"SECTION 5. And be it further enacted that the United States mail shall be transported at all times on said railroad, under the direction of the Post Office Department, at such price as Congress may by law direct, provided that until such price is fixed by law, the Postmaster General shall have the power to determine the same."
It was before the passage of this act that the books of subscription were opened -- namely on the 1st of May, 1854. On the 20th of the same month, subscriptions were made upon the books at St. Paul. On the 30th of June, 1854, the day after the act of Congress making the grant was approved by the President, one million of dollars were subscribed to the stock on the books opened at New York, and ten percent thereupon duly paid to the commissioners. Directors were then elected and the company completely organized. Afterwards, on the 16th of February, 1855, the territorial legislature made some modifications and additions to the charter and reenacted it. The defendants further averred that on the 20th of October, 1855, they caused a survey to be made of their route for the railroad and located it agreeably to the act of incorporation and the act of Congress; that the route as located runs through the land claimed by the plaintiff and described in his complaint; that it was not until after this location -- to-wit, on the 1st of January, 1856 -- that the plaintiff purchased the land from the United States, and that the trespass complained of consisted in going on that part of the land where the track of the railroad was lawfully located and cutting such timber as was necessary to be removed for the purpose of constructing the work.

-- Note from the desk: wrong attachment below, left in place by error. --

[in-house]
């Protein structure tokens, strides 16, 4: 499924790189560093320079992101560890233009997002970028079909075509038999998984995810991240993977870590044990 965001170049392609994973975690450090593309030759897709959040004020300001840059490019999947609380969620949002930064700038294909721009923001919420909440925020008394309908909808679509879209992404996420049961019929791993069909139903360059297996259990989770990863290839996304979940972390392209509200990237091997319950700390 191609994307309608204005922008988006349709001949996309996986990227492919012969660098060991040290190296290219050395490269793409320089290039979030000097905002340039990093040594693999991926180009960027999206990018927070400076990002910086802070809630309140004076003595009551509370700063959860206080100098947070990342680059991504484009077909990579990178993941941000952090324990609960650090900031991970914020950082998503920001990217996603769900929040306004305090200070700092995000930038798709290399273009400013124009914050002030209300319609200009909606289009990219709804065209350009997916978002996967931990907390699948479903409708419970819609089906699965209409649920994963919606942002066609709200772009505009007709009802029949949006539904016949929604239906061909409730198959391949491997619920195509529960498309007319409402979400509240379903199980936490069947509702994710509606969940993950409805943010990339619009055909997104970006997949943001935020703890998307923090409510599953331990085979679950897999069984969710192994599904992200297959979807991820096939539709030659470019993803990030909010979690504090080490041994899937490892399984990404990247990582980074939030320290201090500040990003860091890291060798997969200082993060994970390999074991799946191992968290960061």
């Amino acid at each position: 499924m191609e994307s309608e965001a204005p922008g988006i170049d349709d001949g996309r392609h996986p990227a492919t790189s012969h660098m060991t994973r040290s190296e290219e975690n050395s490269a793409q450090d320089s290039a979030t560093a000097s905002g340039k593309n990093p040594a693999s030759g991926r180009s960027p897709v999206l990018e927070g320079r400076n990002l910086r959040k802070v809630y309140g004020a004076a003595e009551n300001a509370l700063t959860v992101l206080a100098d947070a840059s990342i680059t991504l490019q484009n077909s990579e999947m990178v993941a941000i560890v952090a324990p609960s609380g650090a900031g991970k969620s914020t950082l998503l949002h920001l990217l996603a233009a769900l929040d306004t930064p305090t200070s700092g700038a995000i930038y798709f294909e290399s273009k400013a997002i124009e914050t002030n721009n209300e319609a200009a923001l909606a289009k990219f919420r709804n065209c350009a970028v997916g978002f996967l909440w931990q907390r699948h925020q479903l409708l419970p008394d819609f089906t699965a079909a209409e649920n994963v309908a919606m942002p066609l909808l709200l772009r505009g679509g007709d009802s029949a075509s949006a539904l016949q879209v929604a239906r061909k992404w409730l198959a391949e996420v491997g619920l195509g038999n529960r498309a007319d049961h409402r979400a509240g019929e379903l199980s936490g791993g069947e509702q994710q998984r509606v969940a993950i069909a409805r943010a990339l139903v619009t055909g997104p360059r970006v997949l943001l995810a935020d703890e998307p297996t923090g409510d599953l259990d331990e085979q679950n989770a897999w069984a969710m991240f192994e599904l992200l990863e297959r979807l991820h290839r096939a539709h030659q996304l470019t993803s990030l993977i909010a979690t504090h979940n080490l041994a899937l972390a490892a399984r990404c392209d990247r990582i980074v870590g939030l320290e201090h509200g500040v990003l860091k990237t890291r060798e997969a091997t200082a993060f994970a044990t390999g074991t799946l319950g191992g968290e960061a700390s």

To this answer of the defendants the plaintiff replied that